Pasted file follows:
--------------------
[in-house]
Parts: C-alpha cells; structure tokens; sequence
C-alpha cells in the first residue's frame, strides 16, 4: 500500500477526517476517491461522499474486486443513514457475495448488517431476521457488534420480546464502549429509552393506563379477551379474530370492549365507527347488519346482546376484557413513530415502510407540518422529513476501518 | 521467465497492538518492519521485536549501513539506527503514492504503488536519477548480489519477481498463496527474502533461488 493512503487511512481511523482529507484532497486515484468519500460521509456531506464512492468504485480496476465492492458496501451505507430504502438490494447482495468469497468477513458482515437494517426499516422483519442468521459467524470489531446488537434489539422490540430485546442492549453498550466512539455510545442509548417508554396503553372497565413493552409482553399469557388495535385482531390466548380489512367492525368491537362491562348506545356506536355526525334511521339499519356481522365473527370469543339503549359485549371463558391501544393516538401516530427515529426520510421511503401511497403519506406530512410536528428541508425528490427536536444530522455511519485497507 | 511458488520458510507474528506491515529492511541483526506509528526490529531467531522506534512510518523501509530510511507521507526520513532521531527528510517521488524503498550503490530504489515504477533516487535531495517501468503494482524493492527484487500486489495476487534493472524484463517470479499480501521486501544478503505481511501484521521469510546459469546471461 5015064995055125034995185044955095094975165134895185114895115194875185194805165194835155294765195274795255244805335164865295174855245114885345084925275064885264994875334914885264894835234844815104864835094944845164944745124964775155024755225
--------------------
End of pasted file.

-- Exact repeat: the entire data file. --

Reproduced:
[in-house]
Parts: C-alpha cells; structure tokens; sequence
C-alpha cells in the first residue's frame, strides 16, 4: 500500500477526517476517491461522499474486486443513514457475495448488517431476521457488534420480546464502549429509552393506563379477551379474530370492549365507527347488519346482546376484557413513530415502510407540518422529513476501518 | 521467465497492538518492519521485536549501513539506527503514492504503488536519477548480489519477481498463496527474502533461488 493512503487511512481511523482529507484532497486515484468519500460521509456531506464512492468504485480496476465492492458496501451505507430504502438490494447482495468469497468477513458482515437494517426499516422483519442468521459467524470489531446488537434489539422490540430485546442492549453498550466512539455510545442509548417508554396503553372497565413493552409482553399469557388495535385482531390466548380489512367492525368491537362491562348506545356506536355526525334511521339499519356481522365473527370469543339503549359485549371463558391501544393516538401516530427515529426520510421511503401511497403519506406530512410536528428541508425528490427536536444530522455511519485497507 | 511458488520458510507474528506491515529492511541483526506509528526490529531467531522506534512510518523501509530510511507521507526520513532521531527528510517521488524503498550503490530504489515504477533516487535531495517501468503494482524493492527484487500486489495476487534493472524484463517470479499480501521486501544478503505481511501484521521469510546459469546471461 5015064995055125034995185044955095094975165134895185114895115194875185194805165194835155294765195274795255244805335164865295174855245114885345084925275064885264994875334914885264894835234844815104864835094944845164944745124964775155024755225